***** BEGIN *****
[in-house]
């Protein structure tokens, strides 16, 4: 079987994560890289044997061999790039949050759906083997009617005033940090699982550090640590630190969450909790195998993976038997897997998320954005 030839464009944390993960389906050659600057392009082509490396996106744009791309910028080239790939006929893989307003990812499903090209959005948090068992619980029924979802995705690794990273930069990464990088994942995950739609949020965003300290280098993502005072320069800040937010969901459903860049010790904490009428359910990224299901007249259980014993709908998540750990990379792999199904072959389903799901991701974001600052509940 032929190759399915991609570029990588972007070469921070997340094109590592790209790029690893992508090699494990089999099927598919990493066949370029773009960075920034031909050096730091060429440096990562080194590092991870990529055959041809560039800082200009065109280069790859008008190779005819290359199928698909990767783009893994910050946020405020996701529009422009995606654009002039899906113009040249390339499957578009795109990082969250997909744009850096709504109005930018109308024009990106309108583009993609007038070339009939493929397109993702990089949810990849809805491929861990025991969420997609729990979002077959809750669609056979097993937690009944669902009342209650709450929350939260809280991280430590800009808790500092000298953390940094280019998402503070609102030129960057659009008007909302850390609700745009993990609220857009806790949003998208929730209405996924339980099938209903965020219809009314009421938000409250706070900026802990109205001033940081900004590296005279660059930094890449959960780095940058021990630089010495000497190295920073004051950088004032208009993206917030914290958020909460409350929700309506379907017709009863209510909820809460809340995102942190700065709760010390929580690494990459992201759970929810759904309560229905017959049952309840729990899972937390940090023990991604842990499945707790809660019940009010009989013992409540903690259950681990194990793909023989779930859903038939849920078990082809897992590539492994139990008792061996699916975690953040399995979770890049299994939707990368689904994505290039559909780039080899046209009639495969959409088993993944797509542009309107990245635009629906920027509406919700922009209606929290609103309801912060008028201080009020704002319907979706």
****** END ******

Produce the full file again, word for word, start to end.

[in-house]
């Protein structure tokens, strides 16, 4: 079987994560890289044997061999790039949050759906083997009617005033940090699982550090640590630190969450909790195998993976038997897997998320954005 030839464009944390993960389906050659600057392009082509490396996106744009791309910028080239790939006929893989307003990812499903090209959005948090068992619980029924979802995705690794990273930069990464990088994942995950739609949020965003300290280098993502005072320069800040937010969901459903860049010790904490009428359910990224299901007249259980014993709908998540750990990379792999199904072959389903799901991701974001600052509940 032929190759399915991609570029990588972007070469921070997340094109590592790209790029690893992508090699494990089999099927598919990493066949370029773009960075920034031909050096730091060429440096990562080194590092991870990529055959041809560039800082200009065109280069790859008008190779005819290359199928698909990767783009893994910050946020405020996701529009422009995606654009002039899906113009040249390339499957578009795109990082969250997909744009850096709504109005930018109308024009990106309108583009993609007038070339009939493929397109993702990089949810990849809805491929861990025991969420997609729990979002077959809750669609056979097993937690009944669902009342209650709450929350939260809280991280430590800009808790500092000298953390940094280019998402503070609102030129960057659009008007909302850390609700745009993990609220857009806790949003998208929730209405996924339980099938209903965020219809009314009421938000409250706070900026802990109205001033940081900004590296005279660059930094890449959960780095940058021990630089010495000497190295920073004051950088004032208009993206917030914290958020909460409350929700309506379907017709009863209510909820809460809340995102942190700065709760010390929580690494990459992201759970929810759904309560229905017959049952309840729990899972937390940090023990991604842990499945707790809660019940009010009989013992409540903690259950681990194990793909023989779930859903038939849920078990082809897992590539492994139990008792061996699916975690953040399995979770890049299994939707990368689904994505290039559909780039080899046209009639495969959409088993993944797509542009309107990245635009629906920027509406919700922009209606929290609103309801912060008028201080009020704002319907979706």